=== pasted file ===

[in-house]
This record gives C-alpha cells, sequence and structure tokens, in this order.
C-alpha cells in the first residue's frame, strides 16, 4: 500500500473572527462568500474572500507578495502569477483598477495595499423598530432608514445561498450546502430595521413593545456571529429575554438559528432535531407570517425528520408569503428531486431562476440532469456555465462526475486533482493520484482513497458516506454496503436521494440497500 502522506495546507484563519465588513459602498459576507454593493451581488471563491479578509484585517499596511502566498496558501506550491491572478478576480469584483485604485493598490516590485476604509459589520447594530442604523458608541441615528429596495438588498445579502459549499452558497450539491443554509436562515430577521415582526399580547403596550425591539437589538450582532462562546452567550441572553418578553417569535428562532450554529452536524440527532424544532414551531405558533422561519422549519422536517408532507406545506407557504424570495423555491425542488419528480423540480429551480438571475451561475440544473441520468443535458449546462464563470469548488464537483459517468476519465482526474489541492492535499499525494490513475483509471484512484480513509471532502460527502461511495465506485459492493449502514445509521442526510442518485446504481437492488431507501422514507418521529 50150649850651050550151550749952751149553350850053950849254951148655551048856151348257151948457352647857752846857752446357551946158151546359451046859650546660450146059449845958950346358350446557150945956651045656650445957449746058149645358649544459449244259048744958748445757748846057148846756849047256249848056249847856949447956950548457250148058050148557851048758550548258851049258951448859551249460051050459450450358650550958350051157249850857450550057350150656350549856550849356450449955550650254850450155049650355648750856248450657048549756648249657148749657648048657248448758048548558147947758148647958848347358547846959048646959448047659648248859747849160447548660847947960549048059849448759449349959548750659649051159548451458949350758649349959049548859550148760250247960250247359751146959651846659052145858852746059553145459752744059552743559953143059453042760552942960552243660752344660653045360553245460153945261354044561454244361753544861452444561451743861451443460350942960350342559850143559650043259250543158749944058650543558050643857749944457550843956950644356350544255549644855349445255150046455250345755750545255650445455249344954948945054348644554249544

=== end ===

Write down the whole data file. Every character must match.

[in-house]
This record gives C-alpha cells, sequence and structure tokens, in this order.
C-alpha cells in the first residue's frame, strides 16, 4: 500500500473572527462568500474572500507578495502569477483598477495595499423598530432608514445561498450546502430595521413593545456571529429575554438559528432535531407570517425528520408569503428531486431562476440532469456555465462526475486533482493520484482513497458516506454496503436521494440497500 502522506495546507484563519465588513459602498459576507454593493451581488471563491479578509484585517499596511502566498496558501506550491491572478478576480469584483485604485493598490516590485476604509459589520447594530442604523458608541441615528429596495438588498445579502459549499452558497450539491443554509436562515430577521415582526399580547403596550425591539437589538450582532462562546452567550441572553418578553417569535428562532450554529452536524440527532424544532414551531405558533422561519422549519422536517408532507406545506407557504424570495423555491425542488419528480423540480429551480438571475451561475440544473441520468443535458449546462464563470469548488464537483459517468476519465482526474489541492492535499499525494490513475483509471484512484480513509471532502460527502461511495465506485459492493449502514445509521442526510442518485446504481437492488431507501422514507418521529 50150649850651050550151550749952751149553350850053950849254951148655551048856151348257151948457352647857752846857752446357551946158151546359451046859650546660450146059449845958950346358350446557150945956651045656650445957449746058149645358649544459449244259048744958748445757748846057148846756849047256249848056249847856949447956950548457250148058050148557851048758550548258851049258951448859551249460051050459450450358650550958350051157249850857450550057350150656350549856550849356450449955550650254850450155049650355648750856248450657048549756648249657148749657648048657248448758048548558147947758148647958848347358547846959048646959448047659648248859747849160447548660847947960549048059849448759449349959548750659649051159548451458949350758649349959049548859550148760250247960250247359751146959651846659052145858852746059553145459752744059552743559953143059453042760552942960552243660752344660653045360553245460153945261354044561454244361753544861452444561451743861451443460350942960350342559850143559650043259250543158749944058650543558050643857749944457550843956950644356350544255549644855349445255150046455250345755750545255650445455249344954948945054348644554249544